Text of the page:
Dependency injection across initializers


#1

I have an initializer that subscribes to Pusher events that tell when a model is updated on the server, and updates it on the client correspondingly. Here I have it set up to update the player and team models:

export default {
  name: 'pusher-updates',
  after: 'store',

  initialize: function(container) {
    var store = container.lookup('store:main');
    var pusherConnection = new window.Pusher(AppENV.pusherKey);
    var mainChannel = pusherConnection.subscribe('main-updates');

    mainChannel.bind('update-player', function(data) {
      store.update('player', data.player);
    });

    mainChannel.bind('update-team', function(date) {
      store.update('team', data.team);
    });
  }
};

This all worked very fine, but then I needed to update the current user. For my other models, I want to broadcast model changes to every client, but for user model updates, I only want to broadcast updates to the client for that particular user.

The current user is set up in an initializer of its own:

import Ember from 'ember';
import Session from 'simple-auth/session';

var SessionWithCurrentUser = Session.extend({
  currentUser: function() {
    var userId = this.get('id');
    if (!Ember.isEmpty(userId)) {
      var store = this.container.lookup('store:main');
      return store.find('user', userId);
    }
  }.property('id')
});

export default {
  name: 'customize-session',
  initialize: function(container) {
    container.register('session:withCurrentUser', SessionWithCurrentUser);
  }
};

But now, the customize-session initializer needs access to pusherConnection. My initial thought was to create another initializer that sets up the Pusher connection and injects it into the application. But where would it inject it to, when it needs to be accessed by other initializers? The Ember docs say “Injections can be made onto all of Ember’s major framework classes, including views, helpers, components, controllers, routes, and the router.” Is there a way to inject into initializers?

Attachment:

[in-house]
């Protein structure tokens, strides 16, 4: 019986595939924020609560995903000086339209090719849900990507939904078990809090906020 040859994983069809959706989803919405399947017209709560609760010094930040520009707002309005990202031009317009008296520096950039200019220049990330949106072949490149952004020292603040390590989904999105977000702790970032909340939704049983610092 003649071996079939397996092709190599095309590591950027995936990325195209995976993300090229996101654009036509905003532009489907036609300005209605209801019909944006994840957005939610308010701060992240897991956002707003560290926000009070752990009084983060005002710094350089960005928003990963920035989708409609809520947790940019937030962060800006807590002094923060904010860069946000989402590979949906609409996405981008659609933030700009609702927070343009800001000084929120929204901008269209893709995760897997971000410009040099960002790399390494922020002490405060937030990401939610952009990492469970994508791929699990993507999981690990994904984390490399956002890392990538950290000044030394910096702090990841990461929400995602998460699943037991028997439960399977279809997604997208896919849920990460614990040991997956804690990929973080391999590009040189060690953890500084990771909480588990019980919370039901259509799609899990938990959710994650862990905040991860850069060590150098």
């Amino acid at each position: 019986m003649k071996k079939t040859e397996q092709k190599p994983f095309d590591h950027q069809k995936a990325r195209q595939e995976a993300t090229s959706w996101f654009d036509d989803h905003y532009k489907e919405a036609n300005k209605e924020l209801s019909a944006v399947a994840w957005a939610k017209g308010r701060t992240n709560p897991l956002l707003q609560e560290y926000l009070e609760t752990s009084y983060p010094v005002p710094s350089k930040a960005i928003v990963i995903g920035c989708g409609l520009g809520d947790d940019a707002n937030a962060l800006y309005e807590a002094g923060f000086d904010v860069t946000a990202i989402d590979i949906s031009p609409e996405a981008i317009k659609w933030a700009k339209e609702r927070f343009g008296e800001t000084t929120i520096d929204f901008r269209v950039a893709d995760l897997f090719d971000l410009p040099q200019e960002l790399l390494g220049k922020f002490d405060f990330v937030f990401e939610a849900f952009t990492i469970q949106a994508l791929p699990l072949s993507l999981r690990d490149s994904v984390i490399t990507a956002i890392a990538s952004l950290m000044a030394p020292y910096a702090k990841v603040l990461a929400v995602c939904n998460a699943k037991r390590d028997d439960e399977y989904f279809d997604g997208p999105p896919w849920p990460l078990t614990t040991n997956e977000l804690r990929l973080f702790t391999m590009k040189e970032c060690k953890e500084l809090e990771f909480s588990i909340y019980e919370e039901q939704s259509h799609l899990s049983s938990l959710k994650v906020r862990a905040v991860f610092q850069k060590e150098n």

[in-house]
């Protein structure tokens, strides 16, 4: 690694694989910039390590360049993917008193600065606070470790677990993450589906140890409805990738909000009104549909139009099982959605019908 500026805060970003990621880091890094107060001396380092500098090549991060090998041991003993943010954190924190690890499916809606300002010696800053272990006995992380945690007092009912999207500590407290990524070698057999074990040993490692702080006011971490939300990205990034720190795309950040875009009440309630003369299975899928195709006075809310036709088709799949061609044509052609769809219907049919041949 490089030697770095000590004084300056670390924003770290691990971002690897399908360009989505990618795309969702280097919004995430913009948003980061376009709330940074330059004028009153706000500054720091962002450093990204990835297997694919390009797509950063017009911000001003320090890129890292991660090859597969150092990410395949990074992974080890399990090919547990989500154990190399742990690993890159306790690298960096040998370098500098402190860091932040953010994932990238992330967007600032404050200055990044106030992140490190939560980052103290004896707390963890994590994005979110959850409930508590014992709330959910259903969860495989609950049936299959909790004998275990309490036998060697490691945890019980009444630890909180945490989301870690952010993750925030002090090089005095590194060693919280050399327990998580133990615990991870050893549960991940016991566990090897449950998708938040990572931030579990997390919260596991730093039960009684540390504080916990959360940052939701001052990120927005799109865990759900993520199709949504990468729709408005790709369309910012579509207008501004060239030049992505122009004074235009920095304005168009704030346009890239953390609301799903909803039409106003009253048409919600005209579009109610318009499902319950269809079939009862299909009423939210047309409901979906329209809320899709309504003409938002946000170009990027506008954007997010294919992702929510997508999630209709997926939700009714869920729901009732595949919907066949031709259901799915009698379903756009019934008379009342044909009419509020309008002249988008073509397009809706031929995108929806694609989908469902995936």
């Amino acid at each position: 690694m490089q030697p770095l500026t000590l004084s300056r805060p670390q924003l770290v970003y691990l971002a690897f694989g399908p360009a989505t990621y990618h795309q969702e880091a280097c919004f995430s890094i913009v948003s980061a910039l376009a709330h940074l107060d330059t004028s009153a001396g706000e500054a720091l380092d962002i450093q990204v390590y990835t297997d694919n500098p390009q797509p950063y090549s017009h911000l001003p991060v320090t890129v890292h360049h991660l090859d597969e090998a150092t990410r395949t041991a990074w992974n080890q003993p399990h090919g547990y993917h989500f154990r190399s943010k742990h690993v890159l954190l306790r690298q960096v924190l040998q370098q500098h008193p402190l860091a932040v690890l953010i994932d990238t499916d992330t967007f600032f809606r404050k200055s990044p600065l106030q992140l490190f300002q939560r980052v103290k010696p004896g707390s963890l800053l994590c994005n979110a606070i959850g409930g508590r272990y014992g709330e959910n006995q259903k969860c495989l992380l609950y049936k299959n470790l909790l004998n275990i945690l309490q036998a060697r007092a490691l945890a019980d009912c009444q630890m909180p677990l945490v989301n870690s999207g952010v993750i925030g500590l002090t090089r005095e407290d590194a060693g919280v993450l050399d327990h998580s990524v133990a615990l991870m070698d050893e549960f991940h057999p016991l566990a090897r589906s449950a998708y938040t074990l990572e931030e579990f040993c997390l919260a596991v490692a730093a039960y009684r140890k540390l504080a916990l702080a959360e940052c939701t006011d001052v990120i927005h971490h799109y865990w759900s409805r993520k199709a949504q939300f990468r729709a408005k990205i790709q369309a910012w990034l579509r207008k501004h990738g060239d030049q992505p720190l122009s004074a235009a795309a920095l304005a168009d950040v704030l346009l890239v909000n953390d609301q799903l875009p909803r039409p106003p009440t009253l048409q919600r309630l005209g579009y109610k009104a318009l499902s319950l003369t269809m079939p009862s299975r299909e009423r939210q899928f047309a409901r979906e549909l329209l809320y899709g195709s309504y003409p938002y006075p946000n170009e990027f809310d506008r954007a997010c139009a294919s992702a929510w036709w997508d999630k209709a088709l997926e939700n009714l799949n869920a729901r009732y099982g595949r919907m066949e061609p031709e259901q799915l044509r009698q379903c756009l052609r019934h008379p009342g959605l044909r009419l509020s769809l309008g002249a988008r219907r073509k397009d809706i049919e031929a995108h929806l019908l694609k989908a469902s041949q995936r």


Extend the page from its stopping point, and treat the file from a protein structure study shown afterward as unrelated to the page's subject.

For now, I hacked it and made pusherConnection a property on window so that I could access it from the second initializer, like this:

var SessionWithCurrentUser = Session.extend({
  currentUser: function() {
    var userId = this.get('id');
    if (!Ember.isEmpty(userId)) {
      var store = this.container.lookup('store:main');
      var user = store.find('user', userId);
      var userChannel = window.pusherConnection.subscribe('user-' + userId);
      userChannel.bind('update-user', function(data) {
        store.update('user', data.user);
      });
      return user;
    }
  }.property('id')
});

But that just feels dirty. What’s the right way to do this?


#2

Hello michaelrkn,

I think the most ‘emberish’ approach would be to wrap your PusherConnection into a simpele EmberObject that you then register on the container inside your push-update initializer. In your customize-session initializer you could then simply container.lookup your PusherConnection object and set in on your session object. Something like that:

export default {
   name: 'customize-session',
   initialize: function(container) {
     var pusherConnection = this.container.lookup('pusher:connection');
   
    SessionWithCurrenUser.reopen({
      init: function () {
        this._super.apply(this, arguments);
        this.set('connection', pusherConnection);
      }
    });
 container.register('session:withCurrentUser', SessionWithCurrentUser);

I hope that helps. I’m very curious with what kind of solution you come up in the end :smiley:


#3

It is dirty indeed :smile:

Initializers should only be used to manage dependency injection. You are trying to use the initializer itself as a service, which is not a good pattern. Instead, split the service off:

// app/services/pusher
export default Ember.Object.extend({

  pusher: function(){
    return new window.Pusher(AppENV.pusherKey);
  }.property(),

  channel: function(){
    return pusherConnection.subscribe('main-updates');
  }.property(),

  listenForUpdates: function(){
    var channel = this.get('channel');
    var store = this.get('store'); // Provided by an injection

    channel.bind('update-player', function(data) {
      Ember.run(function(){ // See the runloop guide